With a business owned by private equity companies, there is no possibility for any upside except for the private equity companies

Poncke

« Reply #171 on: December 13, 2012, 14:01 »
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I'm just trying to explain (not justify) why it's happened and how SS may well end up going down the same road. Jon Oringer has already said even though the company has grown so have their operating costs, their profits have remained flat, just like iStocks did. The story won't end with iStock or Getty, you have an overall microstock market that has reached maturity, there isn't a single agency that has resisted the temptation to grow profit by reducing royalties. I doubt Shutterstock will be immune, maybe not now but when they can't grab anymore market share or reduce their operating costs.

Exactly.  All the photographers currently lining up to wax Oringer's car are setting themselves up for disappointment.  Flat profits + new investors = major cost-cutting to come.

For what I understand the IPO raised money to invest in making SS bigger by opening an office in Asia or thereabouts, marketing purposes and expanding their core business, which will create more profits. So not cuts are needed at all. Thats a myth. Cutting cost is easy, understanding the rootcause and resolving the problem, is where lots of companies fail. DMAIC - LSS, look it up, is what a lot of companies are lacking. Randomly cutting back on personnel for example is not going to help you, if you dont fix the problem that is actually costing you money.

« Reply #172 on: December 13, 2012, 14:33 »
+5
Jon Oringer at least said in one of his recent interviews that SS currently has 600 000 customers and he estimates that there are another 70 million out there.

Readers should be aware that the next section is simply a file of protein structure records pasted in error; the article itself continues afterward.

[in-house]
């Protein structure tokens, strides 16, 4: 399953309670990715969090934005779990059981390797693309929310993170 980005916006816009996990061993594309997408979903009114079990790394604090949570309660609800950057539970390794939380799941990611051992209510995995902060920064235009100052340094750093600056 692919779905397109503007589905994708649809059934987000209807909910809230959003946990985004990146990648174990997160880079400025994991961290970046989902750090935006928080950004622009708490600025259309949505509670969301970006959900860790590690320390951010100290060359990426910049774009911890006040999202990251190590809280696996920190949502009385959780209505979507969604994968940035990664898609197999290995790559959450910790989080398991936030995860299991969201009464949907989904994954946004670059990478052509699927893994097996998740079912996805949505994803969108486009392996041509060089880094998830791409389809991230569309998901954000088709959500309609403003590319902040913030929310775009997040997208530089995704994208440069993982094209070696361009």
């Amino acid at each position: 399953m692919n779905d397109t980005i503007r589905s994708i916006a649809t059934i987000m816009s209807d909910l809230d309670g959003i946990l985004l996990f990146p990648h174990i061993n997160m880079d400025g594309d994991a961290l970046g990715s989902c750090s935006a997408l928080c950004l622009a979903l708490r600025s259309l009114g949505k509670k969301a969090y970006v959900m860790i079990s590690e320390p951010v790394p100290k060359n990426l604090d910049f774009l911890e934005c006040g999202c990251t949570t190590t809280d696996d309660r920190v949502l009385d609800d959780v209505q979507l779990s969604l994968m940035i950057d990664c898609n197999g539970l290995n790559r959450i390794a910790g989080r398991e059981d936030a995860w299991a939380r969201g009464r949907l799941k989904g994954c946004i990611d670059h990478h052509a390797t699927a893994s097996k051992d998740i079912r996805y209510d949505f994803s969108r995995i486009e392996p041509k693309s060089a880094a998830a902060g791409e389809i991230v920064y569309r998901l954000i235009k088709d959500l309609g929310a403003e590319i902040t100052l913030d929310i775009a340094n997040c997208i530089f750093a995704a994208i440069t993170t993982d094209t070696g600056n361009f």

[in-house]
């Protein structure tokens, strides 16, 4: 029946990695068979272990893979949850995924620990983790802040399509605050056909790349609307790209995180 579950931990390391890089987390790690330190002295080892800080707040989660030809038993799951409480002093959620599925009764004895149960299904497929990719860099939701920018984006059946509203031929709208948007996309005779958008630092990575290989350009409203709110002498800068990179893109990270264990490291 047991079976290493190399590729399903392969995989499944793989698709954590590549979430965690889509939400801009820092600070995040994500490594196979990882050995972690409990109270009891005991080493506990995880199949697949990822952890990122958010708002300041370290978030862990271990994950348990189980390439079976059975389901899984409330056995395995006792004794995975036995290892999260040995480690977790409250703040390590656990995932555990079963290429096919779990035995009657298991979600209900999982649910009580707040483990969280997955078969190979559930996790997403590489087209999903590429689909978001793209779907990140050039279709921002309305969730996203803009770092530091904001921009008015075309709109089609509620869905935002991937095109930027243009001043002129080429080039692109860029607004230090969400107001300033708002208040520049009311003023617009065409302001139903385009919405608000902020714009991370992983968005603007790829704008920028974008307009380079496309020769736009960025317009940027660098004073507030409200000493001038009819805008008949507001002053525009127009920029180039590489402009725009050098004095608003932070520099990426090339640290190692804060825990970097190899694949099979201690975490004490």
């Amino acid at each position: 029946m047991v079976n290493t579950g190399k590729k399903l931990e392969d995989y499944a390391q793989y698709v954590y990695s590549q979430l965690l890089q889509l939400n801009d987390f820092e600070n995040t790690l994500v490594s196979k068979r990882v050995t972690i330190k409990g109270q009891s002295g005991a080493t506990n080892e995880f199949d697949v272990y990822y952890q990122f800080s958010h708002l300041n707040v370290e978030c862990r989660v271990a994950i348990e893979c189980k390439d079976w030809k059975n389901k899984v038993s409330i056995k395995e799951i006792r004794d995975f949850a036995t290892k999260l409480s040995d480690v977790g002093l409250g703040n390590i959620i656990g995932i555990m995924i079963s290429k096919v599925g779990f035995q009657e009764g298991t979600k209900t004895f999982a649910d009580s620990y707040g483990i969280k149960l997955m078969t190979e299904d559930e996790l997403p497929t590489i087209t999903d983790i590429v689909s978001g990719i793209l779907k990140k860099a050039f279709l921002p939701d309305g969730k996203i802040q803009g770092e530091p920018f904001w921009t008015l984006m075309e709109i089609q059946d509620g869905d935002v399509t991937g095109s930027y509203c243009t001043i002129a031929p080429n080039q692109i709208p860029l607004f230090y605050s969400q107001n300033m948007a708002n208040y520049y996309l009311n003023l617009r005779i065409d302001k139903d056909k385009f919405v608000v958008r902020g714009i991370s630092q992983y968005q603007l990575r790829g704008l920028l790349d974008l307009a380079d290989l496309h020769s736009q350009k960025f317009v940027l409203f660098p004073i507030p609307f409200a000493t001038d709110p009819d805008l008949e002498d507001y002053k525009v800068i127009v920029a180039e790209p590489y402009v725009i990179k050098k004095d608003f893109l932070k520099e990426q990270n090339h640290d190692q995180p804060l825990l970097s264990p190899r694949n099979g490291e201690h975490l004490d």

Rebecca tells us that the market as ended, new contributors and new files will mean we inevtably lose sales and that there is no future. Also the traffic at gettyimages itself keeps going down. So they have no organic expansion, unless they buy other peoples businesses.

Like others have said "meeting expectations" is not growing.

SS sees a huge world market, Getty doesnt.

Who do you think will have more growth in the next few years?

« Reply #173 on: December 13, 2012, 14:44 »
+1
I'm just trying to explain (not justify) why it's happened and how SS may well end up going down the same road. Jon Oringer has already said even though the company has grown so have their operating costs, their profits have remained flat, just like iStocks did. The story won't end with iStock or Getty, you have an overall microstock market that has reached maturity, there isn't a single agency that has resisted the temptation to grow profit by reducing royalties. I doubt Shutterstock will be immune, maybe not now but when they can't grab anymore market share or reduce their operating costs.

Exactly.  All the photographers currently lining up to wax Oringer's car are setting themselves up for disappointment.  Flat profits + new investors = major cost-cutting to come.

Exactly!  spot on!  its really surprising after all these years to hear some people still believing in the fairy godmother as if 7 years of history here hasnt sunk in one millimeter.

« Reply #174 on: December 13, 2012, 14:46 »
+3
Nobody is exclusive at SS. I really dont think you can compare any praise heaped on Oringer to the way we wooyayed at istock.

The independents can just sit back and relax and see which agency rises and falls. their files are everyhwere.